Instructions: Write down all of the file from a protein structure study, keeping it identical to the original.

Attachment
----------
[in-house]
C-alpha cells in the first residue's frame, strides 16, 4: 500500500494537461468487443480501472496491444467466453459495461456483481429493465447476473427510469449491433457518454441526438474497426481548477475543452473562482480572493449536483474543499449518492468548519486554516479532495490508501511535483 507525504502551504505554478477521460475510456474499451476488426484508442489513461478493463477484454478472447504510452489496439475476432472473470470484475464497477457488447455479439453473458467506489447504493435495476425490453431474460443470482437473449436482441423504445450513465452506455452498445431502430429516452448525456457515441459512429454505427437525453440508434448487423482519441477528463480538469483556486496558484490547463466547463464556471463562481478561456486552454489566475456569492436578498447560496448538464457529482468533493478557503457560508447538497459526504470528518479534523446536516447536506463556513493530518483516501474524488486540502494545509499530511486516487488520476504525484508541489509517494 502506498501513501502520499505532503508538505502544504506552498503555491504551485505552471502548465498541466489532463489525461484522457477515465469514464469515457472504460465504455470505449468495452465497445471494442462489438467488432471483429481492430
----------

[in-house]
C-alpha cells in the first residue's frame, strides 16, 4: 500500500494537461468487443480501472496491444467466453459495461456483481429493465447476473427510469449491433457518454441526438474497426481548477475543452473562482480572493449536483474543499449518492468548519486554516479532495490508501511535483 507525504502551504505554478477521460475510456474499451476488426484508442489513461478493463477484454478472447504510452489496439475476432472473470470484475464497477457488447455479439453473458467506489447504493435495476425490453431474460443470482437473449436482441423504445450513465452506455452498445431502430429516452448525456457515441459512429454505427437525453440508434448487423482519441477528463480538469483556486496558484490547463466547463464556471463562481478561456486552454489566475456569492436578498447560496448538464457529482468533493478557503457560508447538497459526504470528518479534523446536516447536506463556513493530518483516501474524488486540502494545509499530511486516487488520476504525484508541489509517494 502506498501513501502520499505532503508538505502544504506552498503555491504551485505552471502548465498541466489532463489525461484522457477515465469514464469515457472504460465504455470505449468495452465497445471494442462489438467488432471483429481492430